A reunion photo taken in the 1980s in Somme, France where a Canadian soldier returned to be part of the anniversary celebrations. (Special to the Langley Advance)

VIDEO: Poppy sparks trip down memory lane for Fort Langley woman

In Remembrance: Lunch in the French countryside brings wartime sacrifices home for a local couple.

Both of Cheryl Unruh grandfathers fought in the First World War. And today, when passing a poppy tagger, she’s hard pressed not to contribute at least a little money.

For the Fort Langley woman, it’s imperative to get a poppy to show respect for those who fought.

But for her, it’s also important to give to the cause – to help provide ongoing support for the legion and for all the remaining veterans, she told the Langley Advance while attaching a poppy to her jacket lapel.

Unruh and her husband, Peter, both feel a real connection to Canada’s veterans and a keen interest in learning more about the world wars and the roles the played in shaping and changing Canada and the globe.

In their quest to know more, they visited Vimy Ridge, Belgium, and North France on a self-directed history tour – not just once, but twice.

Walking the same ground as her grandfathers and taking in the scenery that was “incredible memory,” Unruh said.

“It was striking to see the landscape that’s now regrown with beautiful trees and fields, that would have been just a blood bath at the time,” she recalled of their visit to the battlefields. “For the record,” she added, “the countryside really is covered with poppies.”

But it was some of the individuals they met during their travels who have changed their lives forever.

“The people there were amazing to us. When they find out you’re Canadian, they cry, they welcome you into their homes. They’re beautiful people there, and they do remember everything,” Unruh said.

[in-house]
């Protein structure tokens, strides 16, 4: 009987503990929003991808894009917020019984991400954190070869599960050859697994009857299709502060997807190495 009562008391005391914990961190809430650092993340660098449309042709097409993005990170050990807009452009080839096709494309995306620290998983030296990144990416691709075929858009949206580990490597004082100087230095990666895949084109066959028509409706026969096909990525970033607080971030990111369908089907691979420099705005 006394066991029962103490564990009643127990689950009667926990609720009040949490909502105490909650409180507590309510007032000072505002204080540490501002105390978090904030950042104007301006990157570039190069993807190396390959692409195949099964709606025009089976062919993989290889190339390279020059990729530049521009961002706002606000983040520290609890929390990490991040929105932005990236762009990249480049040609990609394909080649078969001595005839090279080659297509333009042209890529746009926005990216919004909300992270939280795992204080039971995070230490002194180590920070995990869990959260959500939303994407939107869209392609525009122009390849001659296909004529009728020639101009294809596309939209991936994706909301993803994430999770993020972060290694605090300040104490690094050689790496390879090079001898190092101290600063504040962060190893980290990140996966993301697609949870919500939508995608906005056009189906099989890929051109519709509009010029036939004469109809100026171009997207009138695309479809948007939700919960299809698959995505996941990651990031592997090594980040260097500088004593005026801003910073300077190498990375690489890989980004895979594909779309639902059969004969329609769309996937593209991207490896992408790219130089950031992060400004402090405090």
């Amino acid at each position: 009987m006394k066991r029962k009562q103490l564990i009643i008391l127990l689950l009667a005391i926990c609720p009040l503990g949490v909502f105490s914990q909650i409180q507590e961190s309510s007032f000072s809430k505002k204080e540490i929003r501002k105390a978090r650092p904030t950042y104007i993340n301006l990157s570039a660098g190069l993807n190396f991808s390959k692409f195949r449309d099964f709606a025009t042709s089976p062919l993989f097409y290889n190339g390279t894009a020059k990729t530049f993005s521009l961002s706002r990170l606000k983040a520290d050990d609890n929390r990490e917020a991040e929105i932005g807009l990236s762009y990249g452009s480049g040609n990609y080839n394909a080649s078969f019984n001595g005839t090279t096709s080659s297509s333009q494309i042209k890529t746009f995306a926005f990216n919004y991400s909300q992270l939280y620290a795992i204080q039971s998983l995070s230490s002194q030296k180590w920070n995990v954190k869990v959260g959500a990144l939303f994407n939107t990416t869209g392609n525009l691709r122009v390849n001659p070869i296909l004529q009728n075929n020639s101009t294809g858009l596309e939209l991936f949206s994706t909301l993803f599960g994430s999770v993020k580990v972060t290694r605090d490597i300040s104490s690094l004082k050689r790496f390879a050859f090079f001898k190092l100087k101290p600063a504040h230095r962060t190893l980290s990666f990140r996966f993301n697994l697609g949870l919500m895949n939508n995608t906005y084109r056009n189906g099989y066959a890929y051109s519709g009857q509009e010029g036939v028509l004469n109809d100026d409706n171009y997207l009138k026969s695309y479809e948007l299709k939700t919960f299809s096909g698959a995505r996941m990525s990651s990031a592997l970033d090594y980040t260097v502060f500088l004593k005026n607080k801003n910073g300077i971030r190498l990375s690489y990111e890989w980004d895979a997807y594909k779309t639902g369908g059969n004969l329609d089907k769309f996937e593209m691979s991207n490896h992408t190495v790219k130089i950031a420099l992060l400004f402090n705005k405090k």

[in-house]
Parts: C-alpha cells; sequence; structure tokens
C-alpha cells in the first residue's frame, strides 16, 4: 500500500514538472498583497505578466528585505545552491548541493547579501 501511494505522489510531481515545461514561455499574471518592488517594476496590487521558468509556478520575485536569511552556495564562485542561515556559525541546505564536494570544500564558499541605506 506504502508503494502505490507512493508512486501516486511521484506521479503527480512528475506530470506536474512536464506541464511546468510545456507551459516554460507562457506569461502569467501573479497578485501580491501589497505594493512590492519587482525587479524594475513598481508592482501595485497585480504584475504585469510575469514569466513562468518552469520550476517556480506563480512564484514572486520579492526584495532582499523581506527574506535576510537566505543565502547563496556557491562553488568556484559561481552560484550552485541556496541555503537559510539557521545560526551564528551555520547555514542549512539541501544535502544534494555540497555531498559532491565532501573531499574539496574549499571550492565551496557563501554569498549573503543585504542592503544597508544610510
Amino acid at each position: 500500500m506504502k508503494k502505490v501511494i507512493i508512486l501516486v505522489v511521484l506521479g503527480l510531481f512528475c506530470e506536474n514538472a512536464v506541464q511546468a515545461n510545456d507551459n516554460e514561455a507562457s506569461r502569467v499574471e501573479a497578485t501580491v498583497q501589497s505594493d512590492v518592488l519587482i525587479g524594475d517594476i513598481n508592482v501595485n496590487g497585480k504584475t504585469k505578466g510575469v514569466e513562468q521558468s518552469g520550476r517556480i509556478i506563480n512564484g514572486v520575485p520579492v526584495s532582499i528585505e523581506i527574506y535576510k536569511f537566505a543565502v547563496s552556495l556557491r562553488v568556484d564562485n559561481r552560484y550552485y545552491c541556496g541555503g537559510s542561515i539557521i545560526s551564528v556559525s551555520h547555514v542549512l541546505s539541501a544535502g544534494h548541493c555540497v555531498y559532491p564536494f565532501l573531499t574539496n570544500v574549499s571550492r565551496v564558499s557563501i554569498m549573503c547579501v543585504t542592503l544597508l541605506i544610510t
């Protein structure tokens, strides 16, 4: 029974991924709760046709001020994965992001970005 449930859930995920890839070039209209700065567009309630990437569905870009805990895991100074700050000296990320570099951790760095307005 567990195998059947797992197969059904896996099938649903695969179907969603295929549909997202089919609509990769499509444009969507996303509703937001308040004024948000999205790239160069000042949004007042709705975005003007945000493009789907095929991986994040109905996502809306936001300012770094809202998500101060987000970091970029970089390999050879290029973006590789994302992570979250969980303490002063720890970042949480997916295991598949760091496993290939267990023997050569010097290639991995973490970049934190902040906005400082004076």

During their first visit to Somme, in northern France, back in 2005, they spent a few weeks touring the countrysides. A lunch break at a small restaurant in Longueval called Café le Calypso, making an indelible impression on both of them.

The elderly proprietor quickly learned they were Canadian, and took what Unruh described as “a keen interest in us and why we were there.”

Most young people preferred the cities, he told them, so the restaurateur was thrilled to learn more about them and the purpose of their visit.

The proprietor asked many questions, but Unruh’s mediocre abilities to speak French kept them to the basics.

“He went to the next room, and returned with this photo. He told us that the gentleman in the photo was a Canadian soldier who fought at Longueval during the First World War, and returned to the area in the 1980s for a joint Canadian-French anniversary celebration.”

The proprietor had grown up in the aftermath of the battle and recounted how scared his mother was at the time, and how relieved everyone was when Canadian soldiers arrived, Unruh said, recounting their exchange.

“He said, ‘The Canadians saved us’.”

The restaurateur handed the Langley couple the picture depicted what he described as a time of “joy and companionships” and insisted the Fort Langley couple take the photo “home” to Canada, where “it belonged.”

“We were reluctant; he was quite emotional by then and we feared that he’d regret giving it away, but he persisted.”

Returning home, the Unruhs made copies of the picture, sending one to Veterans Affairs in Ottawa – along with the story.

They returned to France a year later and made a point of returning to Cafe le Calypso.

“When we told the proprietor that we’d sent a copy of his photo to the Canadian government, and returned [the original] to him with thanks, he cried.”

All these years later, Unruh still gets choked up recalling that visit and exchange.

“He said that this was important: he wanted us to tell all Canadians that his country loved them for what they had done for them,” Unruh said.

“This is a small story that took place in an unlikely part of rural France, but it brought home sharply to us how we are all connected. Only one generation separates us from those who have had their lives turned upside down by war. Many families still feel the ripples of sacrifice and suffering that occurred far from home. That is why Nov. 11 is such an important day to us.”

Much like an encounter with the French cafe owner back in 2005, Unruh described the meeting with the Langley Advance as an unexpected surprise.

“I just stepped out to buy light bulbs,” she said, actually appreciative of the chance to get another poppy, to take a “nice little trip down memory lane,” and to share the cafe owner’s story.

“It was a very moving time for us, and that’s why we always support the veterans.”

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